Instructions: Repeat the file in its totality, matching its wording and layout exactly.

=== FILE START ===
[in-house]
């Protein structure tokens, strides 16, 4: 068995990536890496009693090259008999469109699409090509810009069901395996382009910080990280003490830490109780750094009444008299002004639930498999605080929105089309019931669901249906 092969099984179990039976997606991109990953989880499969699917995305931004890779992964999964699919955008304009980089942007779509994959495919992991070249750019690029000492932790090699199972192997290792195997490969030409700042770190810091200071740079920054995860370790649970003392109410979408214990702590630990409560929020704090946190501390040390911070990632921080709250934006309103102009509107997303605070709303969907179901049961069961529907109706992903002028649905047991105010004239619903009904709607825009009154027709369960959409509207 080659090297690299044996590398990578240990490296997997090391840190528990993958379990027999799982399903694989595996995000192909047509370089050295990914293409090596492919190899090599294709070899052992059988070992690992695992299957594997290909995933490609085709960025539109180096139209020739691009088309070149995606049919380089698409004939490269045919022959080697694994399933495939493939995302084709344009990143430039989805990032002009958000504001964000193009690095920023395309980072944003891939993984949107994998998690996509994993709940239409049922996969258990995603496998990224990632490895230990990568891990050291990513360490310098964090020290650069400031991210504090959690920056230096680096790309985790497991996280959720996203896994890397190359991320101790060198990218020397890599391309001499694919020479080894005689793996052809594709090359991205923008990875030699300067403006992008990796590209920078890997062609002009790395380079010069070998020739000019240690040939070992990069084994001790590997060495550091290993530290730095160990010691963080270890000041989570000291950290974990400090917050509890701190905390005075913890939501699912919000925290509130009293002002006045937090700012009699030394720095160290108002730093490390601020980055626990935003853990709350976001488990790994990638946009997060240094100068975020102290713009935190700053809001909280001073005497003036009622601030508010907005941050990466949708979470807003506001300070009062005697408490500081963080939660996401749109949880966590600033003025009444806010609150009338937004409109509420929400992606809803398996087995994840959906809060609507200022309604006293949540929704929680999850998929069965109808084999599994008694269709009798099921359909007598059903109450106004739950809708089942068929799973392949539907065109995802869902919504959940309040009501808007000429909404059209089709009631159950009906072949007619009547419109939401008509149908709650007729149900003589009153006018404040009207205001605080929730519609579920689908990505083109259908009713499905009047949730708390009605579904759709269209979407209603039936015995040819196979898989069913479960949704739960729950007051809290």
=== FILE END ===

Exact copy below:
[in-house]
């Protein structure tokens, strides 16, 4: 068995990536890496009693090259008999469109699409090509810009069901395996382009910080990280003490830490109780750094009444008299002004639930498999605080929105089309019931669901249906 092969099984179990039976997606991109990953989880499969699917995305931004890779992964999964699919955008304009980089942007779509994959495919992991070249750019690029000492932790090699199972192997290792195997490969030409700042770190810091200071740079920054995860370790649970003392109410979408214990702590630990409560929020704090946190501390040390911070990632921080709250934006309103102009509107997303605070709303969907179901049961069961529907109706992903002028649905047991105010004239619903009904709607825009009154027709369960959409509207 080659090297690299044996590398990578240990490296997997090391840190528990993958379990027999799982399903694989595996995000192909047509370089050295990914293409090596492919190899090599294709070899052992059988070992690992695992299957594997290909995933490609085709960025539109180096139209020739691009088309070149995606049919380089698409004939490269045919022959080697694994399933495939493939995302084709344009990143430039989805990032002009958000504001964000193009690095920023395309980072944003891939993984949107994998998690996509994993709940239409049922996969258990995603496998990224990632490895230990990568891990050291990513360490310098964090020290650069400031991210504090959690920056230096680096790309985790497991996280959720996203896994890397190359991320101790060198990218020397890599391309001499694919020479080894005689793996052809594709090359991205923008990875030699300067403006992008990796590209920078890997062609002009790395380079010069070998020739000019240690040939070992990069084994001790590997060495550091290993530290730095160990010691963080270890000041989570000291950290974990400090917050509890701190905390005075913890939501699912919000925290509130009293002002006045937090700012009699030394720095160290108002730093490390601020980055626990935003853990709350976001488990790994990638946009997060240094100068975020102290713009935190700053809001909280001073005497003036009622601030508010907005941050990466949708979470807003506001300070009062005697408490500081963080939660996401749109949880966590600033003025009444806010609150009338937004409109509420929400992606809803398996087995994840959906809060609507200022309604006293949540929704929680999850998929069965109808084999599994008694269709009798099921359909007598059903109450106004739950809708089942068929799973392949539907065109995802869902919504959940309040009501808007000429909404059209089709009631159950009906072949007619009547419109939401008509149908709650007729149900003589009153006018404040009207205001605080929730519609579920689908990505083109259908009713499905009047949730708390009605579904759709269209979407209603039936015995040819196979898989069913479960949704739960729950007051809290």